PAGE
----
MORE BLOGS

An Explorer’s Guide To The Great Indoors: Hotels Designed For ‘Adventurers’

During decades of traipsing through the wilderness I’ve slept, or attempted to sleep, in every conceivable indoor and outdoor quarters: in freshly dug snow caves; alongside bug-infested swamps; during thunderstorms with no tent; in the...

Alligators, Gorillas, Bears, Snakes, Even Cows: Danger Lurks Where You Least Expect It

The awful story this week about a 2-year-old boy who witnesses said was pulled by an alligator into a lagoon near a Walt Disney World hotel in Orlando, Florida and later found dead serves as a reminder that danger lurks even in "The...

This Bud’s For You: The Unofficial King Of Beer Litter

While kayaking the other morning I spotted a small, dark object poking above the lake surface 100 yards or so ahead, and I was pretty sure it was the head of a turtle until I drew closer and realized the sad truth: just another beer...

Chaotic Fun At The Essex River Race

Shortly before the start of the late-great Rose Arts Road Race several years ago, a 10.47-mile running competition over the hills of Norwich considered one of New England’s toughest courses, my friend Bob and I decided to jog a couple miles...

Tom And Steve’s Excellent Adventures In The Northwest Part III: Kayaking Off The Oregon Coast And Columbia River Gorge; Hiking On Mount Saint Helens

Propelled by the sound of crashing surf, my son Tom and I scrambled over a low dune and then gazed in awe.

A Connecticut Yankee In The Northwest Part II: A Cross-Country Ski Adventure, Of Sorts, At Oregon's Crater Lake

Lugging back-country skis and poles on our shoulders, my son Tom and I trudged along the Volcanic Legacy Scenic Byway at Oregon’s Crater Lake National Park, searching for a section of road that had not been plowed.

A Connecticut Yankee In The Northwest: Stunning Views, Adventures On Land And Water (Part I)

As I clambered toward the crest of the Mist Trail in California’s Yosemite National Park a couple weeks ago, spray from the thunderous Nevada Fall washed over me, but I was already soaked, with sweat, after gaining nearly 2,000 feet of...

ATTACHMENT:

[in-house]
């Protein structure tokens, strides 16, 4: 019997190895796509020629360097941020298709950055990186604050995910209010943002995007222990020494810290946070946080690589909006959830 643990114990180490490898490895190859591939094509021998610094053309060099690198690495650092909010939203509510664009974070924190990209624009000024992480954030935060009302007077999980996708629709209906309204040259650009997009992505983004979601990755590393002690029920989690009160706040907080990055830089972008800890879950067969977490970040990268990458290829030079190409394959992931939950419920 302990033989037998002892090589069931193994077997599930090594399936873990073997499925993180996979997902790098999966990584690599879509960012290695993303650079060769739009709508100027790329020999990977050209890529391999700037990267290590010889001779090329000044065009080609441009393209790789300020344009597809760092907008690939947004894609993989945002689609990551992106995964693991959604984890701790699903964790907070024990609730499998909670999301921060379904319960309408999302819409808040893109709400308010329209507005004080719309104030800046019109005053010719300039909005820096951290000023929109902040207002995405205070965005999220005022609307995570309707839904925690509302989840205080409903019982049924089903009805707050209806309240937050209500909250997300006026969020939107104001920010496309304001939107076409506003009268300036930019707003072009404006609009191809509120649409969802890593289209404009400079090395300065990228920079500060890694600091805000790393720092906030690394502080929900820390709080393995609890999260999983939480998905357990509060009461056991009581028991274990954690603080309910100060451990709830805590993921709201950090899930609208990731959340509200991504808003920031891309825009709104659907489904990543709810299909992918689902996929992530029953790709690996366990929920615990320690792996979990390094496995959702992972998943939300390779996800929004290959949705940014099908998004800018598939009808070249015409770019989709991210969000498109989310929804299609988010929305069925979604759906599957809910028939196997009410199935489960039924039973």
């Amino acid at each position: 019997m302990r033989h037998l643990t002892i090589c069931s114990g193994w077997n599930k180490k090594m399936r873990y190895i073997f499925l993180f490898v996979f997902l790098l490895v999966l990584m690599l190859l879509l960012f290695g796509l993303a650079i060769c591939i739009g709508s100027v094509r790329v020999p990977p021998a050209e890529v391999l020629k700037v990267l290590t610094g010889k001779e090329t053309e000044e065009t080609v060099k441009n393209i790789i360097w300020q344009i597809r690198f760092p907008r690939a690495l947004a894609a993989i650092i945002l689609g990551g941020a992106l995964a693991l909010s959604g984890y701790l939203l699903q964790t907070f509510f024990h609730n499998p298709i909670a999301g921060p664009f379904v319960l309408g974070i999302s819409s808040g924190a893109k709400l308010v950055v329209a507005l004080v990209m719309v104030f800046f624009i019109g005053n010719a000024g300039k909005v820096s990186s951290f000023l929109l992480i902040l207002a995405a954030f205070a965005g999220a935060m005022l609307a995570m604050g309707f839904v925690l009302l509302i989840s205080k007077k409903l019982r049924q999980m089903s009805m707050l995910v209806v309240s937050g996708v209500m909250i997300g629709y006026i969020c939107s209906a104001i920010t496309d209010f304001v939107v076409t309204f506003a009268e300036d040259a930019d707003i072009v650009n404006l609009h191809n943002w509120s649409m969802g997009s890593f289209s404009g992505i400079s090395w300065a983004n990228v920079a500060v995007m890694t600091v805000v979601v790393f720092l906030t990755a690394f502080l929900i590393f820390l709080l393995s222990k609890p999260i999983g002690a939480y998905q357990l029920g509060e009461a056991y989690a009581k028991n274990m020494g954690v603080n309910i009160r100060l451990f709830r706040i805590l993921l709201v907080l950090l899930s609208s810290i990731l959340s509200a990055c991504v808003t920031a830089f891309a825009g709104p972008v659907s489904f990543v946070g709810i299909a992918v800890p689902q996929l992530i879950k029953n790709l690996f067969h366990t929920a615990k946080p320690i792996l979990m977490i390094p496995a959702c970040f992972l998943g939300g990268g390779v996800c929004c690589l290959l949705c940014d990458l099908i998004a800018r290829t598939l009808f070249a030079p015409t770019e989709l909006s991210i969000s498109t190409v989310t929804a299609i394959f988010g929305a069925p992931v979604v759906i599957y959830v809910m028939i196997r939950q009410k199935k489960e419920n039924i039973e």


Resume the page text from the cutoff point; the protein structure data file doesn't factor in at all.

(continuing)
Vacations From Hell: At Least They’re Memorable

Just between us, don’t you hate it when friends or coworkers post photos on Facebook of awesome journeys to exotic destinations – or if they’re really old-school, send postcards depicting glorious sunsets, sparkling lakes,...

In Stride With Women Runners: Amby Burfoot Celebrates Their History In A New Book

Back in the Dark Ages when I was growing up, one of the worst insults an adolescent male could hurl at one of his buddies was, "You run like a girl!"

Danger, Swan Attack! Quick, Wring Its Neck!

It’s difficult to imagine a more outrageous example of idiotic government overreaction than this week’s incident involving a mute swan on Five Mile Pond in Danielson, which would almost be laughable if the outcome weren’t so...

The Parable Of The Rope: An Icy Mountain Drama In New Hampshire's Carter Notch

With a blustery breeze making the 8-degree temperature feel as if were a few notches below zero, our group didn’t intend to dawdle while scrambling back to civilization. The mountain hut where we spent the night had been so frigid my boots...

Over The Falls! A Salmon River Adventure

You know that feeling when you’re about to attempt something adventurous that at first seemed it would be fun, but then doubts about your safety and sanity crept in? Oh no! Too late!

There's No Such Thing As Too Much Garlic

A few years ago, while visiting relatives in Canada, I noticed a giant basket of produce in a corner of the kitchen. "Wow! Where’d you get all that garlic?" I asked.